Alexis Snell

 

Alexis Snell is a printmaker working in linocuts whose work features strange, dark, angular characters that look as if they’ve just emerged from a fairytale.


“I like things that are a bit dark and strange and I'm always drawn to a good story. A flea market, a late night drunken conversation, an old advert or a matchbox might get me thinking about a new idea.


I love working in lino. I once heard someone say there is no room for hesitation or apology in lino cutting and I think that the fact you have to be brave and just go for it appeals to me.”


Originally from Otley, near Leeds, Alexis studied at Leeds College of Art then went on the University of Cardiff to study fine art printmaking. Her shift to illustration came after a move to London and recognising how much she enjoyed working to a brief.


The “puzzle” aspect of illustration continuously intrigues her; the idea of working directly with someone else, discovering their feedback and throwing the odd curve ball in to try and create something new, interesting, but always on-brief.


“Fitting typography around your illustrations and getting ideas rejected makes me think harder. There’s always the inevitable and terrible waiting for feedback which is always a bit nerve wracking. In my personal work the waiting is usually replaced with me not looking at the drawings for a few days so I can see the design with fresh eyes.


Inspiration and where you find it is always a bit of a mystery. Lyrics of songs, wandering about car boot sales, getting sucked into films, a visit to an odd town….for me the best ideas come when my head is switching off from work.”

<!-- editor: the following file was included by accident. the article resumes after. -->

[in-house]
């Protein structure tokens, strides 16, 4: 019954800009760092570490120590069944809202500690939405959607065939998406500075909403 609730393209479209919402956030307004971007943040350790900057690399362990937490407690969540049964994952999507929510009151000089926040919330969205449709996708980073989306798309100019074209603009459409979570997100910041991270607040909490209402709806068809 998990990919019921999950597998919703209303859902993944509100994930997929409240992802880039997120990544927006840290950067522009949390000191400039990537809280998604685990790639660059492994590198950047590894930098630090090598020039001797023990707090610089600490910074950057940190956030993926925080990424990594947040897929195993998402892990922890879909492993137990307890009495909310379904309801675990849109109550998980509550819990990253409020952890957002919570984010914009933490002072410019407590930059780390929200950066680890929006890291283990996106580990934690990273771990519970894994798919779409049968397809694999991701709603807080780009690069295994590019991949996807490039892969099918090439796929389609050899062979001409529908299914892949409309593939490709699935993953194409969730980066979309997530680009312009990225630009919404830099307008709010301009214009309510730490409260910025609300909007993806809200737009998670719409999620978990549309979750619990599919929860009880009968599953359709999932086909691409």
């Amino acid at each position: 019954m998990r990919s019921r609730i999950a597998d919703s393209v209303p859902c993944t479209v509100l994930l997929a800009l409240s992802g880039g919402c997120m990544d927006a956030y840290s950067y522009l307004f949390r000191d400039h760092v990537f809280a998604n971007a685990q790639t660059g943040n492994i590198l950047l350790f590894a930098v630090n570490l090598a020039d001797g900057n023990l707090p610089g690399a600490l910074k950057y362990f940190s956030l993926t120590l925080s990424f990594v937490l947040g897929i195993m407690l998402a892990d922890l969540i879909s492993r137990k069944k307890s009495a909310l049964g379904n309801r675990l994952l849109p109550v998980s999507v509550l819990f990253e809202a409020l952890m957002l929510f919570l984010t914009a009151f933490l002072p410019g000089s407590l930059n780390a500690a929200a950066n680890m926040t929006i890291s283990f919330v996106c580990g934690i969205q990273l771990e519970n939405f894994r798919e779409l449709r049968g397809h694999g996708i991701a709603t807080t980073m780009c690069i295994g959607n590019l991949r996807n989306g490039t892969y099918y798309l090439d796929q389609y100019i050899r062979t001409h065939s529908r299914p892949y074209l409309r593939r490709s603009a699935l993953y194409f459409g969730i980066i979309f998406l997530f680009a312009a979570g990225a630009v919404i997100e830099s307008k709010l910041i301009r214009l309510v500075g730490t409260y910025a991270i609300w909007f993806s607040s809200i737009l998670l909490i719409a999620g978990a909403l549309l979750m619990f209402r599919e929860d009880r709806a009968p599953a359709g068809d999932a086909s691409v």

Charlotte and Alexis originally worked together on the logo design for The Monkey Puzzle Tree; Charlotte was so impressed by Alexis’ work they began to work on a number of surface patterns together.


“I really liked the fact that Charlotte was working with such a wide range of designers, with such differing work, to produce some genuinely interesting fabrics and wall coverings. She gave me free reign to do whatever I liked, but was there for feedback as it was a new experience for me.”


The first outcome of Alexis and Charlotte’s collaboration is the dark, jewel-coloured “How the Leopard got his Spots”, a densely-packed pattern of growling jungle cats and emerald green plants. Alexis’ work often features fierce creatures like dogs and devils leaping through highly decorative environments, so exploring this motif seemed like a natural path.

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